I’ve skimmed through a book recently called “The time paradox”, by Philip Zimbardo and John Boyd. It’s about how we perceive time and how that affects our behaviour in the present. To be honest, I didn’t find it particularly revealing but it sparked a related idea in my head. Here it goes: If you think how we spend our money today, what are the things we buy, I reckon they fall into one of the following two categories:
– things that save us time
– things that allow us to enjoy time
This might seem unintuitive and incomplete at first, but let me elaborate. Time today is a scarce resource. Everyone complains that they don’t have enough of it to do all things they need or want to. But we have money. In fact, we invest time from our lives working in our jobs under the premise that this investment will pay for the things we need. That is to say, that the time invested will give us money with which we could buy better things than the ones we could have done ourselves in the same period. Take your home for instance. You could go ahead and build one yourself. But that will take longer and be less efficient than buying one that someone else has done. And of course the nicer the house is, the more we can enjoy the time we spend in it. So the second category includes the things we buy that makes us happier, which is a consequence of enjoying time, either present or future.
Then there are the things we buy so we actually have some more time available to us. And the reasons can be different for different people. Some prefer to have more time for themselves as they are more of a hedonist type. Some others prefer to do more things in the same period of time because that gives them a sense of fulfilment in their lives. Whatever the reason is, we do prefer when things can be done faster, particularly the things that we don’t enjoy doing much. If the previous category can be seen as the “hedonist” spending, this one can be seen as the “utilitarian”. Think about the likes of a car to get to work quicker and avoid public transportation, or the many home tools that help you perform daily tasks faster, or services like Amazon which save you the time to go shopping, park the car, etc.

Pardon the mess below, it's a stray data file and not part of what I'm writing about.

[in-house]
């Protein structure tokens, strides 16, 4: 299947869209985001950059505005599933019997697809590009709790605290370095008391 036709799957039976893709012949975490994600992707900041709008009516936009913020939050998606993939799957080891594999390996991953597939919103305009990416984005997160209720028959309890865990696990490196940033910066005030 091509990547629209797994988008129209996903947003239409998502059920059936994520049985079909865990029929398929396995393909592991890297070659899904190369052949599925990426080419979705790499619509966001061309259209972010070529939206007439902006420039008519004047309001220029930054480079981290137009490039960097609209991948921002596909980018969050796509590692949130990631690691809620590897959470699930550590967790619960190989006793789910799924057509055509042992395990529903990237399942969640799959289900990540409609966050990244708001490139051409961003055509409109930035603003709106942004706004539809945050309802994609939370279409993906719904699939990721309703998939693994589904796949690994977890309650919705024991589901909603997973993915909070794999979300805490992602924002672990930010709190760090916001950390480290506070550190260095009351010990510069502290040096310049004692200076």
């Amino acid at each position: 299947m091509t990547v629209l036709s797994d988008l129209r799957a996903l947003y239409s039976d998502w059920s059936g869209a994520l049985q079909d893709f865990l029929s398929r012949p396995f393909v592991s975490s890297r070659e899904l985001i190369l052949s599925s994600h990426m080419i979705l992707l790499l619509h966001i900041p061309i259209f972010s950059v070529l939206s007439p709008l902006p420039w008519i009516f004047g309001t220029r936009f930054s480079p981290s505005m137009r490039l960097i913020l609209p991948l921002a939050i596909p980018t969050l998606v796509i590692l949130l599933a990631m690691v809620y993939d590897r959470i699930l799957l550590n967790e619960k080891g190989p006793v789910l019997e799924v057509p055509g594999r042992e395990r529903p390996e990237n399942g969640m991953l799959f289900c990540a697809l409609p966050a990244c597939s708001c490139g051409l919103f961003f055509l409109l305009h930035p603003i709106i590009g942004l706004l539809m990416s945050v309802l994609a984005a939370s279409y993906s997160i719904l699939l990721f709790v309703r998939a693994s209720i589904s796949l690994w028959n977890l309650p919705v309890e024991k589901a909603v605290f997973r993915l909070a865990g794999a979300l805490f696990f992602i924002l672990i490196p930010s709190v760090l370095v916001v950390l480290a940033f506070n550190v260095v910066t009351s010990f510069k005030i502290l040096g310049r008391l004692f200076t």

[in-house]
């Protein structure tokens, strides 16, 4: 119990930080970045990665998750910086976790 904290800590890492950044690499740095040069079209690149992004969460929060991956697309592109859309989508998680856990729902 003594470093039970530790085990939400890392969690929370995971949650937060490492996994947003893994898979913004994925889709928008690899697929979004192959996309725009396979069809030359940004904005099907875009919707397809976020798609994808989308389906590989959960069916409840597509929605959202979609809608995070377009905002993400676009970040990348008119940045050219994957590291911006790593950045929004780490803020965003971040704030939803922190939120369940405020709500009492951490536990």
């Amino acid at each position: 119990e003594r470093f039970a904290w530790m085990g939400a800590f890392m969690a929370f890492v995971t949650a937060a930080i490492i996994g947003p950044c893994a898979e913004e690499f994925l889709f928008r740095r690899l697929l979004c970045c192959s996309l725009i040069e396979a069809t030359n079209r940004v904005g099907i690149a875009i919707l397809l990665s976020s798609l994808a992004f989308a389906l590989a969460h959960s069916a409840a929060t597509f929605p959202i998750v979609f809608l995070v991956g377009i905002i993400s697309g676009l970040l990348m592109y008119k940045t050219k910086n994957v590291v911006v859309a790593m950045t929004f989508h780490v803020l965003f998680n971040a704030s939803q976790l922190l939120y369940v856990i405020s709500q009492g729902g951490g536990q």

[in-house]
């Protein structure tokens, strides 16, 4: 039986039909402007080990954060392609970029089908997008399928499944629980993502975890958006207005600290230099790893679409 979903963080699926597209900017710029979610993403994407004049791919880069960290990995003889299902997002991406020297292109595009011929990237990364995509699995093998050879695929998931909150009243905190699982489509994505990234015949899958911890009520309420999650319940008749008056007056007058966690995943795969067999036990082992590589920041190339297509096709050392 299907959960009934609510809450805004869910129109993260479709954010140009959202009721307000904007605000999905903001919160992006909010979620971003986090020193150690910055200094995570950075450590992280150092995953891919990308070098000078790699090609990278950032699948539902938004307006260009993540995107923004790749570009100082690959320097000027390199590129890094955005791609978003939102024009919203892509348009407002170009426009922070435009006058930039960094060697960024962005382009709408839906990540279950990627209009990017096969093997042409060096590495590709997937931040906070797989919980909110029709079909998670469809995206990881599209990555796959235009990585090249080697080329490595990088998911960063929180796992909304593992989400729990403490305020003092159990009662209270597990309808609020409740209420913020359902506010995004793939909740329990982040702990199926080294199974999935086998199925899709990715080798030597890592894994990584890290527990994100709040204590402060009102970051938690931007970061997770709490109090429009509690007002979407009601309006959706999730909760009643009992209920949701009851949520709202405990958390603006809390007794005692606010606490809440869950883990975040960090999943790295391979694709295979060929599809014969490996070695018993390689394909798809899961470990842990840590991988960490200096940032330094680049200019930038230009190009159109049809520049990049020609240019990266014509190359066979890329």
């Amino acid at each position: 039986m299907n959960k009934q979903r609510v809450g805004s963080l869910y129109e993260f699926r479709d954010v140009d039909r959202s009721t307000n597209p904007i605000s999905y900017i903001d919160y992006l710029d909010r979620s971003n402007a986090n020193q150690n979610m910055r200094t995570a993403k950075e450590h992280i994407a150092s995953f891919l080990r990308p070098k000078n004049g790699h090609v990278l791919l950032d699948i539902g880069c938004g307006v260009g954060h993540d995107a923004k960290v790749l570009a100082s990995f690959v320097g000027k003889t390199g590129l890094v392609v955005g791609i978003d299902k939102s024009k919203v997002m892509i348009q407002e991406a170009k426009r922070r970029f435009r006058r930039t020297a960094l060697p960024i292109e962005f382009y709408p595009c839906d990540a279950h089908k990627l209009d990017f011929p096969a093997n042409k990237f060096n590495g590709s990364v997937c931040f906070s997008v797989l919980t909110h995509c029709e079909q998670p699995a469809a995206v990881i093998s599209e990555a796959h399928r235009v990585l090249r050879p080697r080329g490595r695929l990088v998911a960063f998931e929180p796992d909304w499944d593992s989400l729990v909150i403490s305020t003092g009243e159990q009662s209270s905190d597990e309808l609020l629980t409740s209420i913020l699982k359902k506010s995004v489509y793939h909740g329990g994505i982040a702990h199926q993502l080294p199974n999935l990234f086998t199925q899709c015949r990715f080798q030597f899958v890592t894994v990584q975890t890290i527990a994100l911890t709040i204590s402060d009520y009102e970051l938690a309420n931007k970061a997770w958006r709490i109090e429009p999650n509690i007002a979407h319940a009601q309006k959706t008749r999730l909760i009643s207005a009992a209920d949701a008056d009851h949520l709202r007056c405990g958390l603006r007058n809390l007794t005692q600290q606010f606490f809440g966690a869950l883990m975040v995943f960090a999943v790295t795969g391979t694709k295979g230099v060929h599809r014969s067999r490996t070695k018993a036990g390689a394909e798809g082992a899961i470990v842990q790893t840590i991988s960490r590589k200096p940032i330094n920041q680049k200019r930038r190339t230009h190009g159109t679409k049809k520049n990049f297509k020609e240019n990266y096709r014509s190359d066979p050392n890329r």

So, now that I’ve realised of this classification, here is how I see can be used: next time I find myself deciding between items to buy, maybe I’ll throw in the concept of how much time each one can save me. Or how much more I will enjoy my spare time if I choose one over another. Or even I might wonder how much I need that thing thinking about the price vs. the time it buys me. Nevertheless, it will be another dimension to add to the shopping decision.
And then, as a seller, as someone who works in sales, I’ll try to reflect on the benefits that a customer can get from a time perspective if she decides to purchase my offering. I’ll try to describe how much more she will enjoy or how much more time she will get compared to the competition. And this should matter a lot, because time is the only resource that, even if unused, you’ll always run out of.
Chema

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Carta abierta al director del periódico Ctxt

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Courtesy of: Prohibition

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